Will Ferrell (Nick Halsey) gets fired and loses everything in the deadpan comedy Everything Must Go. Dan Rush writes and directs.
Bad day gets worse
Nick has been top dog in his sales district. Then he brawls with an important customer, and gets arrested for a DUI.
Nick’s day gets worse. He arrives home to find all his possessions – clothes, old records, trophies – dumped on the front lawn. His wife is gone. The locks have been changed.
Nick leaves a message on her voicemail. “Can’t this happen another day?” Ferrell (Stranger Than Fiction) nails it with an open, vulnerable performance.
Rush keeps it unsentimental, following Nick’s plodding and occasionally delightful progress. Based on the Raymond Carver short story Why Don’t You Dance?, the film develops beautifully the modern day loneliness of Carver’s characters.
Marooned on his front yard, his car repossessed and bank account frozen, Nick is forced to take stock and embark on an odyssey. Luckily it seldom rains in Phoenix (although there are lawn sprinklers to contend with).
Nick settles back in his leather easy chair, gulping his way through two six packs. An unexpected ally Kenny (Christopher Jordan Wallace of Notorious) shows up, riding his bike, asking questions.
Kenny is a chubby neighborhood kid, smart, enterprising and fatherless. Samantha (Rebecca Hall of The Town) is Nick’s pretty, pregnant new neighbor, a good listener who’s waiting for her husband to arrive from across the country.
Delilah (dynamic Laura Dern), with her exquisitely pained smile, is the soulful, empathetic high school friend who signed Nick’s yearbook.
A.A. not helping
Nick’s A.A. sponsor Frank Garcia (Michael Pena), a police detective, can keep him out of jail for five days as long as Nick calls his situation a yard sale. He’s losing patience with his friend’s on-again, off-again sobriety.
Nick consoles himself by breaking into his own back yard and pissing in his wife’s pond of Japanese koi. He watches home movies outdoors.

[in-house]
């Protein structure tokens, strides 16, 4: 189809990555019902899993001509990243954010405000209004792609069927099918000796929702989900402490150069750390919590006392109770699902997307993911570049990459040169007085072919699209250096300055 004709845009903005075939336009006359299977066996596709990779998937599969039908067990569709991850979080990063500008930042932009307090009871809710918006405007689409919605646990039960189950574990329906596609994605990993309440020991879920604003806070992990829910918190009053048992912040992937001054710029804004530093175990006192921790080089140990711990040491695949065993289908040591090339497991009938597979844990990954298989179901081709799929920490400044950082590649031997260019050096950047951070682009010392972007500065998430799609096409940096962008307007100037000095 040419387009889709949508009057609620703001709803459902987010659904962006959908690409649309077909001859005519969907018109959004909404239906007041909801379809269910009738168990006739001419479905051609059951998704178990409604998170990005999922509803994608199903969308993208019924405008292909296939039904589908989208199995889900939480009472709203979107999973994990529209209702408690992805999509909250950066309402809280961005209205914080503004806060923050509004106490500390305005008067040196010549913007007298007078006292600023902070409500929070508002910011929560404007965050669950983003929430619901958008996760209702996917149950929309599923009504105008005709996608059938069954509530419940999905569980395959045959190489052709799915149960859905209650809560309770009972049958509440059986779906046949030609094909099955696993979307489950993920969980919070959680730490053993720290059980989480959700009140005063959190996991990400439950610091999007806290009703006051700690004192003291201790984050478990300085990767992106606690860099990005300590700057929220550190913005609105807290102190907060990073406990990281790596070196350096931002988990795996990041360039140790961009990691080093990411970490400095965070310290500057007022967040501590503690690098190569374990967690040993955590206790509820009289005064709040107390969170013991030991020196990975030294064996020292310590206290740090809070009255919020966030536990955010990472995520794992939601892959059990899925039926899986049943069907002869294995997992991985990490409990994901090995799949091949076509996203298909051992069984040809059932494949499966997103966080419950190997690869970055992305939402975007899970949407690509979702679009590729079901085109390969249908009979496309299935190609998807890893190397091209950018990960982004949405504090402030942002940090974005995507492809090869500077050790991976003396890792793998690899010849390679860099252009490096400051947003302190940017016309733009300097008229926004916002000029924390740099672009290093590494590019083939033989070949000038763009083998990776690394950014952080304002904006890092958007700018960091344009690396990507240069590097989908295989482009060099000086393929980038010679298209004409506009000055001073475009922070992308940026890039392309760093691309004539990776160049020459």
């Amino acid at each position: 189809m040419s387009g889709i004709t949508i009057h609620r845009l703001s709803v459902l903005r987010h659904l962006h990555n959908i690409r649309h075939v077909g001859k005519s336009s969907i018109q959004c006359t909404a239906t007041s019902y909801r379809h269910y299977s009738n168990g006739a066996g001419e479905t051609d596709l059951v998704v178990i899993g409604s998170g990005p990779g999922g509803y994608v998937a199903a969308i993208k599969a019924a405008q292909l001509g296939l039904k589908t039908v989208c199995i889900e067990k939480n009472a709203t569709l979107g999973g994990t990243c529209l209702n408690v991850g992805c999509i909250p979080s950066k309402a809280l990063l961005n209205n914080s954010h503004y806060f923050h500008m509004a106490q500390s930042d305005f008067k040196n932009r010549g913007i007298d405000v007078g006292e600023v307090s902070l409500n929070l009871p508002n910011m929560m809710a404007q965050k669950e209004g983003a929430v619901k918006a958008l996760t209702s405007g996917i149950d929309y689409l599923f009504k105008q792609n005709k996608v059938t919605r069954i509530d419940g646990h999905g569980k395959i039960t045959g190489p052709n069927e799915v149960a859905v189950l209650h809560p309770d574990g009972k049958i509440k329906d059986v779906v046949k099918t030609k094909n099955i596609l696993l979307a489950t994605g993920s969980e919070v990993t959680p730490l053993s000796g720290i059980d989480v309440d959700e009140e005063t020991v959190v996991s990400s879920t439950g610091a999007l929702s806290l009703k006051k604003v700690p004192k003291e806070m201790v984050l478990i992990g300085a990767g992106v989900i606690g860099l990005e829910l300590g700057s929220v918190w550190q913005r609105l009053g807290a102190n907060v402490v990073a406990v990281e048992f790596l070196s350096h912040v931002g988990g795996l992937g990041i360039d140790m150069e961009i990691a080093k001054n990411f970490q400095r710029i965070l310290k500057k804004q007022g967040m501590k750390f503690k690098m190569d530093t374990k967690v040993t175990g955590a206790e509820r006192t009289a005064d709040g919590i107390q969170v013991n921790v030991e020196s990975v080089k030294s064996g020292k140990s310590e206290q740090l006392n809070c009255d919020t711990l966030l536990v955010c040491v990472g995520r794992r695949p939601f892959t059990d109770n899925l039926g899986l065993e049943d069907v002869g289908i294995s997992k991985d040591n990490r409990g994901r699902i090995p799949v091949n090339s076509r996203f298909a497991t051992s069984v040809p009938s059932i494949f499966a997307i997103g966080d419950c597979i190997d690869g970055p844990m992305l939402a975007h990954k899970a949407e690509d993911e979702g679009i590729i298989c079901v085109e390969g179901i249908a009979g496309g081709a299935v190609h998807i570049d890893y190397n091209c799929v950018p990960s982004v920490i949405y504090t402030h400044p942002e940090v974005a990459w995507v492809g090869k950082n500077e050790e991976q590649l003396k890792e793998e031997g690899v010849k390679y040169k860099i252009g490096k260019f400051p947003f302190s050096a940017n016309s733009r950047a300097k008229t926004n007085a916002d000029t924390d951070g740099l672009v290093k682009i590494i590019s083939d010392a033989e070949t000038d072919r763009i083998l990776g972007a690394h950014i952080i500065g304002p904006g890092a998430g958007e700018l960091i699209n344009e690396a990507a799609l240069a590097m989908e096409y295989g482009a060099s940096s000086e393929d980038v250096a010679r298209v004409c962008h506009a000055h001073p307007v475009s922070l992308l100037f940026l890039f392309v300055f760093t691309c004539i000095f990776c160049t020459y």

Nick’s father was a mean drunk. His mother did love him. Nick bumps into his kinky neighbor (Stephen Root, hilarious) and his ex-boss (Glenn Howerton, textbook obnoxious).
Are we friends?
Nick’s turning point is teaching Kenny baseball, embracing “a little less me and a little more we.” Eventually he decides to let go of his possessions, the debris of his life. He hires Kenny to help him with the yard sale.
“Give the customers what they want,” Nick coaches Kenny. “Make it easy for them to buy.” It turns out that Kenny has a knack for people pleasing and making sales. Soon he’s reading The Sales Bible, negotiating the best deals and slowly clearing the front yard.
Lashing out at sweet Samantha one day, Nick realizes how difficult he can be. Still he yearns to win back his wife, who we never meet.
Visiting Delilah, Nick sees her raising two kids on her own. “You have a good heart, Nicholas. That doesn’t change,” she tells him.
There’s no grand epiphany in Everything Must Go. Change is ongoing, sometimes maddeningly slow. Friends can help. (5 out of 5 stars)
If you like Everything Must Go, you might enjoy: The Beaver; Barney’s Version.
Everything Must Go 2010 / R / 1 hour, 36 min
Cast Overview: Will Ferrell, Rebecca Hall, Michael Pena, Christopher Jordan Wallace, Glenn Howerton, Stephen Root, Laura Dern
Director: Dan Rush
Genre: Indie Drama, Dramedy, Dark Comedy